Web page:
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British Museum, 2014. c. Leah Putz

British Museum

Two million years of human history from all over the globe is housed at the British Museum. World-renowned artifacts held there include the Rosetta Stone, the pediment from the Parthenon in Athens, and much more!

 

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Buckingham Palace, 2014. c. Leah Putz

Buckingham Palace

What better way to take part in British culture than to see the home of the Queen? See the famous Royal Guards and tour the palace to get a glimpse of what life in the royal family might be like.

 

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Hyde Park, 2014. c. Leah Putz

Hyde Park

Hyde Park is perhaps the largest and most well-known park in London. It’s home to the Princess Diana Memorial Walk, as well as numerous beautiful gardens. It’s also home to the Marble Arch.

 

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Tower Bridge, 2016. c. Leah Putz

Tower Bridge

Often mistaken for London Bridge, Tower Bridge is one of the most recognizable landmarks in London. Built in the late 1800s, the Bridge has a Tower Bridge Exhibition to be seen in the engine rooms for a small fee, or you can stroll across the bridge free of charge!

Edinburgh- a Haunted City

If you’re intrigued by the paranormal and love traveling to places with a dark and ghostly history, look no further than Edinburgh, Scotland! The Scottish capital has a reputation for being one of the most haunted cities in the world. The city’s history is full of violence and tragedy, from wars, to an infestation of the black plague, and many more, so it’s not surprising that Edinburgh is rumored to have paranormal energies.

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Greyfriars Kirkyard, 2014. c. Leah Putz

Greyfriars Kirkyard has been proclaimed the most haunted cemetery in the world. Established in the 1560s, the cemetery is home to thousands of graves, and countless restless spirits. The entrance to the graveyard is marked the by headstone of Greyfriars Bobby, a dog who slept on his master’s grave in the cemetery for 14 years in the 1800s, until his own death. The cemetery itself is made up of vaults, tombs, and mausoleums. Many of the graves have mortsafes (iron cages) to deter grave robbers, who had become a serious issue in the early 1800s. The cemetery has many notable residents, but the most notorious is Sir George MacKenzie, who has become the MacKenzie Poltergeist. For those who dare to enter the cemetery and the MacKenzie mausoleum after dark, beware, for many have reported leaving with scrapes, bruises, and sometimes worse, all at the hands of the MacKenzie poltergeist.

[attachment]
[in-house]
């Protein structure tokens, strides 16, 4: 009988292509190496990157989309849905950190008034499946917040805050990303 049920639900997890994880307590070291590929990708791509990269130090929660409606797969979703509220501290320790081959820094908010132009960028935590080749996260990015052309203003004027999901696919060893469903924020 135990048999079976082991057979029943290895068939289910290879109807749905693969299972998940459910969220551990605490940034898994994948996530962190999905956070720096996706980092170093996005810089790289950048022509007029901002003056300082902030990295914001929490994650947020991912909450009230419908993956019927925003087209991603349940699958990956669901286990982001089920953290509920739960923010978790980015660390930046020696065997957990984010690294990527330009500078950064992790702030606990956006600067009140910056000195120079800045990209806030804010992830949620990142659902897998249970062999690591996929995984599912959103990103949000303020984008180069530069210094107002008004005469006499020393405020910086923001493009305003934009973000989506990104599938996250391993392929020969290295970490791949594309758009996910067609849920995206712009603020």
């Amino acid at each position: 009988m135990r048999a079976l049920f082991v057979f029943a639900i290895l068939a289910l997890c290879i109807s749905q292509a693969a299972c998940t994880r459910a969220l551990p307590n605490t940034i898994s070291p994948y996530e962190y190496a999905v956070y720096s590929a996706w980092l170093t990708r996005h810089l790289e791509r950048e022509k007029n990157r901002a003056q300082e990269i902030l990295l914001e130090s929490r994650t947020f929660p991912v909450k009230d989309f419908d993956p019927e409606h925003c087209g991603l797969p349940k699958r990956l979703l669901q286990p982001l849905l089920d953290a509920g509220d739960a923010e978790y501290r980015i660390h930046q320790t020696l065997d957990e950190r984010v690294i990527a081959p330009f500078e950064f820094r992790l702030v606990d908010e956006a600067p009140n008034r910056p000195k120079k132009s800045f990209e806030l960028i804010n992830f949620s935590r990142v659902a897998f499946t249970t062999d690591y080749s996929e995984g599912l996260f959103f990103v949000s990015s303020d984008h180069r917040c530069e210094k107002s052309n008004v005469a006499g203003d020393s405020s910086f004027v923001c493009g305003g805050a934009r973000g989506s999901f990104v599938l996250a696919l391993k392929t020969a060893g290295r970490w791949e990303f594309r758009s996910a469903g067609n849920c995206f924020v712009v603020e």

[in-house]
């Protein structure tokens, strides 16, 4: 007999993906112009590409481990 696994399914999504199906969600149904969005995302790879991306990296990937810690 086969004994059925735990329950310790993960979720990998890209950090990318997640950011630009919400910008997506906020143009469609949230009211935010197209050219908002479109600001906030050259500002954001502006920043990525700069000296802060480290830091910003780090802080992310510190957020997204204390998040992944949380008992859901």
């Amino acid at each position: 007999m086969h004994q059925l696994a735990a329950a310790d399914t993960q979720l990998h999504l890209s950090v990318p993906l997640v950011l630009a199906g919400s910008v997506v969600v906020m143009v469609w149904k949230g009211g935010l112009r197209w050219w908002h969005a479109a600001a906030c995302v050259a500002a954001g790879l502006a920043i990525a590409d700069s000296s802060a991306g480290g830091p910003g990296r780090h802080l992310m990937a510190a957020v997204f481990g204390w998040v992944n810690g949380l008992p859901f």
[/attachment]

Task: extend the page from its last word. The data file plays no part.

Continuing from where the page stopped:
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Greyfriars Kirkyard, 2014. c. Leah Putz

But not just the cemeteries in Edinburgh are ghostly- beneath the buildings in the Old Town sits Mary King’s Close, which has had a reputation for being haunted since as early as the 17th century. According the legend, the hauntings began with plague victims being quarantined and left to die in the Close. The Close is now a tourist attraction, presenting an accurate representation of Edinburgh as it was from the 1500s-1700s.

The Edinburgh Vaults have generated such buzz that  they’ve been visited by the show Ghost Adventures! The Vaults were built under the South Bridge arches in 1788, and functioned for a period as taverns and storage spaces, and became Edinburgh’s slums. Today, most of the vaults are closed. The few that are left open are used for ghost tours, concerts, and private events. I toured the Vaults with a Ghost Tour, and though I didn’t myself have any paranormal experiences, many visitors have reported strange sounds, cold patches, and there are countless eerie photos from the area.

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Orbs in the Edinburgh Vaults, 2014. c. Leah Putz

TIME magazine has ranked Edinburgh Castle #3 on their list of Top 10 Most Haunted Places. In 2001 when a large scale paranormal investigation of the castle took place, over half of the participants reported experiencing some sort of paranormal phenomena. The castle, having been built in the 12th century, has seen its fair share of war, executions, and death. Today, it is Edinburgh’s most visited tourist attraction, and many of those visitors report paranormal experiences, including seeing apparitions. Greyfriars Bobby is a regular sighting, as well as a headless drummer boy, and a piper.

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Edinburgh Castle and Princes’ Street Gardens, 2014. c. Leah Putz
So if you’re feeling courageous, head to Scotland, and brave the haunted streets of Edinburgh. Who knows, you might meet someone from another century!

6 Reasons a Fairy-Tale Fan Should Visit Germany

As a lover of the Grimm Fairy Tales, my time spent in Germany was wrapped up in imagining I was inside one of their stories. Marburg and Kassel are to this day some of my favorite cities I have visited, and I look forward to going back to Germany one day to explore more of the places I’ve compiled on this list. Without further ado, here I present 6 reasons that a Grimm Fairy Tale fan must travel to Germany!

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Marburg, 2013. c. Leah Putz

 

  1. Neuschwanstein Castle

If Neuschwanstein Castle looks familiar to you it’s not surprising, as Disney used the castle for inspiration when building Disneyland’s Sleeping Beauty castle. The castle’s opulence, as well as its high position overlooking the beautiful countryside, make it easy to imagine you’re inside a fairy-tale! If you don’t have a chance to visit Neuschwanstein specifically, it’s okay. West Germany is covered in castles, and any one of them is a magical experience to tour.

  1. Marburg